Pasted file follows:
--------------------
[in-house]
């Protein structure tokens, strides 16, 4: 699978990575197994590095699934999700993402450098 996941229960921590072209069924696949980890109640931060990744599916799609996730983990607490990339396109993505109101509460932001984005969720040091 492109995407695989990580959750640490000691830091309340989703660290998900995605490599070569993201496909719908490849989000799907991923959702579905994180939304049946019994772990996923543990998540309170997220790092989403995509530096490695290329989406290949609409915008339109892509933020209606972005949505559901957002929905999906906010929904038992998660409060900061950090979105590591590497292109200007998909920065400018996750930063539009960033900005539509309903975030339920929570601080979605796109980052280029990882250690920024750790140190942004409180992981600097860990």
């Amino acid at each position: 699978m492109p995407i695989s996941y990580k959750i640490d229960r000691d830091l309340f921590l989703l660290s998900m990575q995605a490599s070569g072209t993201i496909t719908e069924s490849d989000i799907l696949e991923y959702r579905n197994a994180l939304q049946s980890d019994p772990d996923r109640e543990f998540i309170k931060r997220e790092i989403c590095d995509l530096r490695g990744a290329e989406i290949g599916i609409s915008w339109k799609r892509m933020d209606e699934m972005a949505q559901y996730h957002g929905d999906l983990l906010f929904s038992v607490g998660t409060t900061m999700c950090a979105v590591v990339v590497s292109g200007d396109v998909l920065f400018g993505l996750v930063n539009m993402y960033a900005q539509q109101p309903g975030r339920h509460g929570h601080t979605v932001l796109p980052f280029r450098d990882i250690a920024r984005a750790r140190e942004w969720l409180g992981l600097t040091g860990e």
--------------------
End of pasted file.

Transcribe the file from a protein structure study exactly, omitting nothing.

[in-house]
């Protein structure tokens, strides 16, 4: 699978990575197994590095699934999700993402450098 996941229960921590072209069924696949980890109640931060990744599916799609996730983990607490990339396109993505109101509460932001984005969720040091 492109995407695989990580959750640490000691830091309340989703660290998900995605490599070569993201496909719908490849989000799907991923959702579905994180939304049946019994772990996923543990998540309170997220790092989403995509530096490695290329989406290949609409915008339109892509933020209606972005949505559901957002929905999906906010929904038992998660409060900061950090979105590591590497292109200007998909920065400018996750930063539009960033900005539509309903975030339920929570601080979605796109980052280029990882250690920024750790140190942004409180992981600097860990």
């Amino acid at each position: 699978m492109p995407i695989s996941y990580k959750i640490d229960r000691d830091l309340f921590l989703l660290s998900m990575q995605a490599s070569g072209t993201i496909t719908e069924s490849d989000i799907l696949e991923y959702r579905n197994a994180l939304q049946s980890d019994p772990d996923r109640e543990f998540i309170k931060r997220e790092i989403c590095d995509l530096r490695g990744a290329e989406i290949g599916i609409s915008w339109k799609r892509m933020d209606e699934m972005a949505q559901y996730h957002g929905d999906l983990l906010f929904s038992v607490g998660t409060t900061m999700c950090a979105v590591v990339v590497s292109g200007d396109v998909l920065f400018g993505l996750v930063n539009m993402y960033a900005q539509q109101p309903g975030r339920h509460g929570h601080t979605v932001l796109p980052f280029r450098d990882i250690a920024r984005a750790r140190e942004w969720l409180g992981l600097t040091g860990e």